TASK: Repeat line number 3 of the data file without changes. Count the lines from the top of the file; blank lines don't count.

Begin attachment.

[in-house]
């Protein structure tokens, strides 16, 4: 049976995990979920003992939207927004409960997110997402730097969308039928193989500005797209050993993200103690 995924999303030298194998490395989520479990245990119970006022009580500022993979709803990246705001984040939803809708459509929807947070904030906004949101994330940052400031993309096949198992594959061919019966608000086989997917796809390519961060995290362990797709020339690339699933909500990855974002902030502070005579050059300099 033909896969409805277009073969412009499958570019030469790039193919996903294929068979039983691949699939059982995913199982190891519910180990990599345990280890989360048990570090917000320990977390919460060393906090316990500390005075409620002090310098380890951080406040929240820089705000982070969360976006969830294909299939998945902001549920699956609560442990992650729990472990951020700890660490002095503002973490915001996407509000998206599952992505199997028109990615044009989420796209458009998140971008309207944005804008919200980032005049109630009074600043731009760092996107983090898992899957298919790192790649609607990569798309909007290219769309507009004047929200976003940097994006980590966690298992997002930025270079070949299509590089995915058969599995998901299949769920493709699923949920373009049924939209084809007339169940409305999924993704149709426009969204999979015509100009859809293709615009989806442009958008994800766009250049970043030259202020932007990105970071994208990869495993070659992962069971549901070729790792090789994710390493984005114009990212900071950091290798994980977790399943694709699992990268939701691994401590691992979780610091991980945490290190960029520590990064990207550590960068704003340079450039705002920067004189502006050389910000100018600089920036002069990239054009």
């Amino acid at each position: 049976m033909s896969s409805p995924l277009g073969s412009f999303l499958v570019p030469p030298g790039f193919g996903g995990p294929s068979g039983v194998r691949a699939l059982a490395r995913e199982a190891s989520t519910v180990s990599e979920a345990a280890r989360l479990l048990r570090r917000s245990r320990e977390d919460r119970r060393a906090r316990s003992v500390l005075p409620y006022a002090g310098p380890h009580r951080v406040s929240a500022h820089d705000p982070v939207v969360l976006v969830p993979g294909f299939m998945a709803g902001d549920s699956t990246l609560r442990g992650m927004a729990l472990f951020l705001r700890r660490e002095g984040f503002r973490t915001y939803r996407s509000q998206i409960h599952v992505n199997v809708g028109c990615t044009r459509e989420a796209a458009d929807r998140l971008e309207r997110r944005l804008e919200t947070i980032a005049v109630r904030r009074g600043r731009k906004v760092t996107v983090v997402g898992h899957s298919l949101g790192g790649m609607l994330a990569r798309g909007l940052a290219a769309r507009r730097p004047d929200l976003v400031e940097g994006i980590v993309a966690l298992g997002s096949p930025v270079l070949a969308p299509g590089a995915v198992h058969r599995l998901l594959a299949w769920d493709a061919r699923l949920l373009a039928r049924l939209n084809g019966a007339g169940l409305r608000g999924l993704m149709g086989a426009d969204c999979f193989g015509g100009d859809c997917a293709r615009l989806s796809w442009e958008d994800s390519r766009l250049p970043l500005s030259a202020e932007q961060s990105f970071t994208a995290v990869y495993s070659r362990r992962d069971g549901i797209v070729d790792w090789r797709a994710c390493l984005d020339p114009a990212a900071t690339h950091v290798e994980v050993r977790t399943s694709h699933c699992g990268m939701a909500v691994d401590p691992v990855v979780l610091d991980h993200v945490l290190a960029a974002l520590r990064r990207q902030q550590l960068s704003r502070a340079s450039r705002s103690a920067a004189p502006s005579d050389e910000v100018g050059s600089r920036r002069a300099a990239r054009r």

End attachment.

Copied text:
């Amino acid at each position: 049976m033909s896969s409805p995924l277009g073969s412009f999303l499958v570019p030469p030298g790039f193919g996903g995990p294929s068979g039983v194998r691949a699939l059982a490395r995913e199982a190891s989520t519910v180990s990599e979920a345990a280890r989360l479990l048990r570090r917000s245990r320990e977390d919460r119970r060393a906090r316990s003992v500390l005075p409620y006022a002090g310098p380890h009580r951080v406040s929240a500022h820089d705000p982070v939207v969360l976006v969830p993979g294909f299939m998945a709803g902001d549920s699956t990246l609560r442990g992650m927004a729990l472990f951020l705001r700890r660490e002095g984040f503002r973490t915001y939803r996407s509000q998206i409960h599952v992505n199997v809708g028109c990615t044009r459509e989420a796209a458009d929807r998140l971008e309207r997110r944005l804008e919200t947070i980032a005049v109630r904030r009074g600043r731009k906004v760092t996107v983090v997402g898992h899957s298919l949101g790192g790649m609607l994330a990569r798309g909007l940052a290219a769309r507009r730097p004047d929200l976003v400031e940097g994006i980590v993309a966690l298992g997002s096949p930025v270079l070949a969308p299509g590089a995915v198992h058969r599995l998901l594959a299949w769920d493709a061919r699923l949920l373009a039928r049924l939209n084809g019966a007339g169940l409305r608000g999924l993704m149709g086989a426009d969204c999979f193989g015509g100009d859809c997917a293709r615009l989806s796809w442009e958008d994800s390519r766009l250049p970043l500005s030259a202020e932007q961060s990105f970071t994208a995290v990869y495993s070659r362990r992962d069971g549901i797209v070729d790792w090789r797709a994710c390493l984005d020339p114009a990212a900071t690339h950091v290798e994980v050993r977790t399943s694709h699933c699992g990268m939701a909500v691994d401590p691992v990855v979780l610091d991980h993200v945490l290190a960029a974002l520590r990064r990207q902030q550590l960068s704003r502070a340079s450039r705002s103690a920067a004189p502006s005579d050389e910000v100018g050059s600089r920036r002069a300099a990239r054009r």